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here in kaduna just last week, three university students were kidnapped. yes. so how can you tell their parents that their children were safer? i commiserate with the parents, i sympathise with them, but that will not change our stand. the only way to end kidnapping is for societies to stake a stand that we will not pay. i know the pain of losing children, but i have to subordinate that to the overall interest of the society which elected me to provide leadership. the nigerian government has long denied the links between criminal groups operating in north—western nigeria and the extremist group boko haram in the north—east. but in recent months, they have acknowledged that the two security crises may now be connected. we have two branches of islamic state active or building up here, and it's quite worrying,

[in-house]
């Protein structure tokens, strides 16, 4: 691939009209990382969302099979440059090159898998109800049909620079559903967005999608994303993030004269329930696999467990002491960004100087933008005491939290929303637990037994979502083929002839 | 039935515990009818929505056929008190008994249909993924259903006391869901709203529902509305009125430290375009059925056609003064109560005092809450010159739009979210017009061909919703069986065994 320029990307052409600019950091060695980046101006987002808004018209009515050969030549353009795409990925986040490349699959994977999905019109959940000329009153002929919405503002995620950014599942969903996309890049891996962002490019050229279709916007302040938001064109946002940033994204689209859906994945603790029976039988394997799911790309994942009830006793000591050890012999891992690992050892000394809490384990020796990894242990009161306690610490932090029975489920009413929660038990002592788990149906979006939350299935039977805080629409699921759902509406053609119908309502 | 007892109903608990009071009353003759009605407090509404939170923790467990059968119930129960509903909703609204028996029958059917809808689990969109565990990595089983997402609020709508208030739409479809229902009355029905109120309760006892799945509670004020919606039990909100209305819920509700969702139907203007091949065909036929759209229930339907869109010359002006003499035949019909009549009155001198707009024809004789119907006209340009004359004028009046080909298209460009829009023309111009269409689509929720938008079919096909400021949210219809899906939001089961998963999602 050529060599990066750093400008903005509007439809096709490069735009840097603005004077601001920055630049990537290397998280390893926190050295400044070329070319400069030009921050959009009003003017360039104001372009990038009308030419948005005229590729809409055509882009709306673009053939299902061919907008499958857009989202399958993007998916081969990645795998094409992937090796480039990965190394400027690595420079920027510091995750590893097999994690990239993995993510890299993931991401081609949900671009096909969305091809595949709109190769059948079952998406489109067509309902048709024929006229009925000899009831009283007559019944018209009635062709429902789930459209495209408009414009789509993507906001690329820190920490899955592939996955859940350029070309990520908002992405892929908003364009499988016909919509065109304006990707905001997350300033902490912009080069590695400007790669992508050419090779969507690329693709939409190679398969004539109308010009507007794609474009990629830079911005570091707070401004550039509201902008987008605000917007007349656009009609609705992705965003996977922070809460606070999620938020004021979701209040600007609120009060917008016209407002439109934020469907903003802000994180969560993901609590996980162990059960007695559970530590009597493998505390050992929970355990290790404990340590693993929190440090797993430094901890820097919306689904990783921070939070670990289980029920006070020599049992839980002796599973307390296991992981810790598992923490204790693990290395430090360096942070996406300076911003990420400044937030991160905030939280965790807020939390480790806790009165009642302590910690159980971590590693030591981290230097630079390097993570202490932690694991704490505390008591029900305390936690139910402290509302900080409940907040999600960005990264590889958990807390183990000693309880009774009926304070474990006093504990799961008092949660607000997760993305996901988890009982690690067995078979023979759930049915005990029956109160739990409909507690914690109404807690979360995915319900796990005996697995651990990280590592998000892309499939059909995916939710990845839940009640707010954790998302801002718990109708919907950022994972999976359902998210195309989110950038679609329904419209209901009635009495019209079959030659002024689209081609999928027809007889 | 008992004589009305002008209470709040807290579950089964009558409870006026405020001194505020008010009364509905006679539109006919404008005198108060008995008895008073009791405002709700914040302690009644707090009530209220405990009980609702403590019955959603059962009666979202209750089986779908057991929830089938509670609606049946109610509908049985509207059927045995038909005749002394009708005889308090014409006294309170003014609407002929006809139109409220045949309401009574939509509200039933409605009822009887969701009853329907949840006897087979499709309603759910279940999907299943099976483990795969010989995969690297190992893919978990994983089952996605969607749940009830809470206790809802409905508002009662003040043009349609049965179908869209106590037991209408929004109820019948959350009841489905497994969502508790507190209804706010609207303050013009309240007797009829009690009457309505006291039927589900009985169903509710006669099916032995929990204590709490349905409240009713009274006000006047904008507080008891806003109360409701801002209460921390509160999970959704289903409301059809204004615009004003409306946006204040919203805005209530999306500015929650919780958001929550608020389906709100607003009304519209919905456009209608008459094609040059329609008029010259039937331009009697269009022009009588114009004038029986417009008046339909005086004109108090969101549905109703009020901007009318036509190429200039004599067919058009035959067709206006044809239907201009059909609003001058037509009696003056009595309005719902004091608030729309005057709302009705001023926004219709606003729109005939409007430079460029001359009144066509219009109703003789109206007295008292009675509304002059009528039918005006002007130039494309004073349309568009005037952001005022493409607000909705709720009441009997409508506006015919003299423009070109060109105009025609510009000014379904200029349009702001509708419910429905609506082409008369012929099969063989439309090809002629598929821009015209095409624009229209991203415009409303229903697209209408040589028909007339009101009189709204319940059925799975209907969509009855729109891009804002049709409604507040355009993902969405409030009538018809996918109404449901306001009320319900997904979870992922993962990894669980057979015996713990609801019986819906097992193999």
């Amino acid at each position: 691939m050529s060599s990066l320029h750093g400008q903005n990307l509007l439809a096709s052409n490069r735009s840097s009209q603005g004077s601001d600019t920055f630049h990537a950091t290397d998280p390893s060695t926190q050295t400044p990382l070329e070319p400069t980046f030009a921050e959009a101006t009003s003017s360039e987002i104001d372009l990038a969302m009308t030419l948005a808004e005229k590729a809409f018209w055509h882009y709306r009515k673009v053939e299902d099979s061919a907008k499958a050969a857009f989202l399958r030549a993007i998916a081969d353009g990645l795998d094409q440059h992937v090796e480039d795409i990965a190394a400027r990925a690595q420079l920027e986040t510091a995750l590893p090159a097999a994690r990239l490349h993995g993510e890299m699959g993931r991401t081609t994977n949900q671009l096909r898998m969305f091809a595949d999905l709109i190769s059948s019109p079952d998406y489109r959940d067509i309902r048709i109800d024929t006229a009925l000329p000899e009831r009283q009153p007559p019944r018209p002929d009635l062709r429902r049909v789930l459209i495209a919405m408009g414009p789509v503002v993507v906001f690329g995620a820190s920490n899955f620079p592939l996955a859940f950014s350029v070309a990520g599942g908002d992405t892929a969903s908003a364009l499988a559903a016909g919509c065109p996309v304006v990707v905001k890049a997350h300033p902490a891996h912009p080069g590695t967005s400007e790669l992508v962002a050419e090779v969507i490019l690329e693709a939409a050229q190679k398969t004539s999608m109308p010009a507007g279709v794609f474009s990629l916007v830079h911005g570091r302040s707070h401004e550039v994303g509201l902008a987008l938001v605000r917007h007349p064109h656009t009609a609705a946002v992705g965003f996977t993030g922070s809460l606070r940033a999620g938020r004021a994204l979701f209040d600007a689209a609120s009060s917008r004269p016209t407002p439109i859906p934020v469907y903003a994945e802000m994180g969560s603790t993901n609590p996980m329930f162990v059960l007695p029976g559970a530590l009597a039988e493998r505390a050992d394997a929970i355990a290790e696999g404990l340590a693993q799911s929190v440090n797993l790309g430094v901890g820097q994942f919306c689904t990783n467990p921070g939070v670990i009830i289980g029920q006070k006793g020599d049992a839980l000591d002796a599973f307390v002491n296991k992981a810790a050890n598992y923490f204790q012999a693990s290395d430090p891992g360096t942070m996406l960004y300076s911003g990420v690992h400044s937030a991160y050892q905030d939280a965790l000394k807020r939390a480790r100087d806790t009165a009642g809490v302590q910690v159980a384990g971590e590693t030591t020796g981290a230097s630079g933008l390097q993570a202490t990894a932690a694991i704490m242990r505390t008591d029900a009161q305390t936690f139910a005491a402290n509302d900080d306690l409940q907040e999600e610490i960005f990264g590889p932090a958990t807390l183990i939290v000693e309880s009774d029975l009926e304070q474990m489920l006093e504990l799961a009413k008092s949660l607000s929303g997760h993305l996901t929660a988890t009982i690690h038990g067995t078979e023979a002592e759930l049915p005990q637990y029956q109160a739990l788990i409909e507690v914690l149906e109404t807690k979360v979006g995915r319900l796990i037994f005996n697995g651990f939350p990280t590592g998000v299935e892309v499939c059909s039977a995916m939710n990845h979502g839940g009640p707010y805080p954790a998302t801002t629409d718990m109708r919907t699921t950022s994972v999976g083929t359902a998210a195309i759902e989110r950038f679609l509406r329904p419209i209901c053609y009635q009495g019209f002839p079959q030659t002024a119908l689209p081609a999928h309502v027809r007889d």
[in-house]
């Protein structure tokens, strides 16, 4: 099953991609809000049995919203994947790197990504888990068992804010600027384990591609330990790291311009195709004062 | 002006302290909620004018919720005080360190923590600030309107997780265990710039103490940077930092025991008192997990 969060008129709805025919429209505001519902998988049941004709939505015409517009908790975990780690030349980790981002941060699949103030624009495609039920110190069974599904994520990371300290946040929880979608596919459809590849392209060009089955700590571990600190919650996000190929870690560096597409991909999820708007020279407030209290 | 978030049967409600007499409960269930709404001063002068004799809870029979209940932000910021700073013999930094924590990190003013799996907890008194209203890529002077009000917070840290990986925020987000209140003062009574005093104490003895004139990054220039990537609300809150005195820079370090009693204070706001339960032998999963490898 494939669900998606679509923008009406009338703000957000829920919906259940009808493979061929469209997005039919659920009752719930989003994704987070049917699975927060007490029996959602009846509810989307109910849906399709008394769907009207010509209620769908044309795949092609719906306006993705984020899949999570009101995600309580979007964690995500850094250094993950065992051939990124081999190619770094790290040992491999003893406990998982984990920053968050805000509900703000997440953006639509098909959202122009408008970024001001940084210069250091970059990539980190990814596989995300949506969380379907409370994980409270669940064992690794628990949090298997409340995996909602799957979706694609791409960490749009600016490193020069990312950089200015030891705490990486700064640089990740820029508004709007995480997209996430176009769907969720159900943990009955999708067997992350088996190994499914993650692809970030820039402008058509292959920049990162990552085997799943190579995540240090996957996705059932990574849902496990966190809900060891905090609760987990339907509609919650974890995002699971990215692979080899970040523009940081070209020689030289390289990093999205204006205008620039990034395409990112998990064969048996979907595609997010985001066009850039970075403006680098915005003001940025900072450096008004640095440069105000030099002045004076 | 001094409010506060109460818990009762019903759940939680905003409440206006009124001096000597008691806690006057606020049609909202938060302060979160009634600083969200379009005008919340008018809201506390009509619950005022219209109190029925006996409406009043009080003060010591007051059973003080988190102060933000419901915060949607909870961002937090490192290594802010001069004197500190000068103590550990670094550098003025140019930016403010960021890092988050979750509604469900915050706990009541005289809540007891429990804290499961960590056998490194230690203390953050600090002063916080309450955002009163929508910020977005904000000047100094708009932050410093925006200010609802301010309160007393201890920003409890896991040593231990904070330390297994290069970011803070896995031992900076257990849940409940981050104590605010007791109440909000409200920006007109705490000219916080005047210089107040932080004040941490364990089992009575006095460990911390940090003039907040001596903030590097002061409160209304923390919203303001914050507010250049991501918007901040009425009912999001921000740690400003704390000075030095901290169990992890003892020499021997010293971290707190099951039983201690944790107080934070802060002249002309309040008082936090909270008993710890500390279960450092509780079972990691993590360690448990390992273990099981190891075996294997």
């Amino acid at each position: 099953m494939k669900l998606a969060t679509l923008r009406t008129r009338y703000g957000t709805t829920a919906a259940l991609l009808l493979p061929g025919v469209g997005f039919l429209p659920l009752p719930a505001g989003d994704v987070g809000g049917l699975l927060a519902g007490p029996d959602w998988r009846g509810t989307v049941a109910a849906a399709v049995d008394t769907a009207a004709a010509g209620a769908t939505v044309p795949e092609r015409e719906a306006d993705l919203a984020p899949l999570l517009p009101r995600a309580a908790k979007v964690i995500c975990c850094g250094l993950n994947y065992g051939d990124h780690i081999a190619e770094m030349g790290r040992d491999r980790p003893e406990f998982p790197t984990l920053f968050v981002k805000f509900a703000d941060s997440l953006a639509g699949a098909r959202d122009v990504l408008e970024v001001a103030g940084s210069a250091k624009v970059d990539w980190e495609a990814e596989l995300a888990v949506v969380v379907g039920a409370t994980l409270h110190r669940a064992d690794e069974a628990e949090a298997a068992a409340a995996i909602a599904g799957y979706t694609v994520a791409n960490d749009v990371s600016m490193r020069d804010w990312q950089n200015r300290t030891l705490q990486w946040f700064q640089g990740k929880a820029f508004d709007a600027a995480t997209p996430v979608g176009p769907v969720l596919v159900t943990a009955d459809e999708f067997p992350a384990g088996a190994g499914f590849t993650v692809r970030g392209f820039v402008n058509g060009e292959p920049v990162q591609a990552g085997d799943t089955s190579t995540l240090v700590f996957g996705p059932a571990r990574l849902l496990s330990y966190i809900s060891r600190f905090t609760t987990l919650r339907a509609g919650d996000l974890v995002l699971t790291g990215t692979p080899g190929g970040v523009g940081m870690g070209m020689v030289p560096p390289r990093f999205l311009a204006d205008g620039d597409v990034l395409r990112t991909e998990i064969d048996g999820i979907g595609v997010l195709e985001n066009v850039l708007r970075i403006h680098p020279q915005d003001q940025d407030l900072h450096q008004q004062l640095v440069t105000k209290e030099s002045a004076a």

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and this is why i said that the country is at war. this banditry is not some mere criminality, it is war, and the only way to deal with it is to launch a full—scale war against the bandits because the bandits and terrorists are linked, and they are one and the same. if boko haram's influence is spreading, doesn't it show that the federal government doesn't have a handle on security at all in nigeria, like many nigerians are saying, they haven't handled security well. no, security has definitely improved. those that are, yeah, yeah... i think many parents would disagree with you. when we came into office, boko haram occupied how many local governments in borno state? today they are restricted. should they have been wiped out? yeah. we work with the security forces to try to rescue the students. they are doing their best, but they can do better. the resources available to them can be improved, definitely. criminal gangs are not only targeting schools.